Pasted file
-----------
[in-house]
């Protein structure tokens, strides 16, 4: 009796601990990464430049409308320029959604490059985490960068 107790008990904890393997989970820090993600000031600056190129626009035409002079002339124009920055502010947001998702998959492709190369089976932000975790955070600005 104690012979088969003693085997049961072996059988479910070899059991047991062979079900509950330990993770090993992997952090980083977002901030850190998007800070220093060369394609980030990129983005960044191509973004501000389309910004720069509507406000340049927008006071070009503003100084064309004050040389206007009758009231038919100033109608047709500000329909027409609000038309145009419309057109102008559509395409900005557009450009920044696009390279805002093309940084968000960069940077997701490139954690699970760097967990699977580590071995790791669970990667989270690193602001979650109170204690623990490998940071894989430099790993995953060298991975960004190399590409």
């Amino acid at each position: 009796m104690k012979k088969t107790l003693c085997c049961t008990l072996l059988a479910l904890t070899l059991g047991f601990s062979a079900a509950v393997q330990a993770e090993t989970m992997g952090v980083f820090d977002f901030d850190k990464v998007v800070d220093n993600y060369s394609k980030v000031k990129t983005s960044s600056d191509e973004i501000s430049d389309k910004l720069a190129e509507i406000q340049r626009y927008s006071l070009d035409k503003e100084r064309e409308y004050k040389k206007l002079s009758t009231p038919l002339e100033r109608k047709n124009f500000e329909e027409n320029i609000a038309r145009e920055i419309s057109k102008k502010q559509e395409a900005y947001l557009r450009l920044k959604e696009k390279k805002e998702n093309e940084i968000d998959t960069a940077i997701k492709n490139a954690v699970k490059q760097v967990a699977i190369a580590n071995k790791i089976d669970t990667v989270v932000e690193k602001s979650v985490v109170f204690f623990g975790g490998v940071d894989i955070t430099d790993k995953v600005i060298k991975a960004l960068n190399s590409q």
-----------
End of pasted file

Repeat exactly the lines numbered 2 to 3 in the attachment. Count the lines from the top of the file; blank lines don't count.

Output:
């Protein structure tokens, strides 16, 4: 009796601990990464430049409308320029959604490059985490960068 107790008990904890393997989970820090993600000031600056190129626009035409002079002339124009920055502010947001998702998959492709190369089976932000975790955070600005 104690012979088969003693085997049961072996059988479910070899059991047991062979079900509950330990993770090993992997952090980083977002901030850190998007800070220093060369394609980030990129983005960044191509973004501000389309910004720069509507406000340049927008006071070009503003100084064309004050040389206007009758009231038919100033109608047709500000329909027409609000038309145009419309057109102008559509395409900005557009450009920044696009390279805002093309940084968000960069940077997701490139954690699970760097967990699977580590071995790791669970990667989270690193602001979650109170204690623990490998940071894989430099790993995953060298991975960004190399590409």
């Amino acid at each position: 009796m104690k012979k088969t107790l003693c085997c049961t008990l072996l059988a479910l904890t070899l059991g047991f601990s062979a079900a509950v393997q330990a993770e090993t989970m992997g952090v980083f820090d977002f901030d850190k990464v998007v800070d220093n993600y060369s394609k980030v000031k990129t983005s960044s600056d191509e973004i501000s430049d389309k910004l720069a190129e509507i406000q340049r626009y927008s006071l070009d035409k503003e100084r064309e409308y004050k040389k206007l002079s009758t009231p038919l002339e100033r109608k047709n124009f500000e329909e027409n320029i609000a038309r145009e920055i419309s057109k102008k502010q559509e395409a900005y947001l557009r450009l920044k959604e696009k390279k805002e998702n093309e940084i968000d998959t960069a940077i997701k492709n490139a954690v699970k490059q760097v967990a699977i190369a580590n071995k790791i089976d669970t990667v989270v932000e690193k602001s979650v985490v109170f204690f623990g975790g490998v940071d894989i955070t430099d790993k995953v600005i060298k991975a960004l960068n190399s590409q």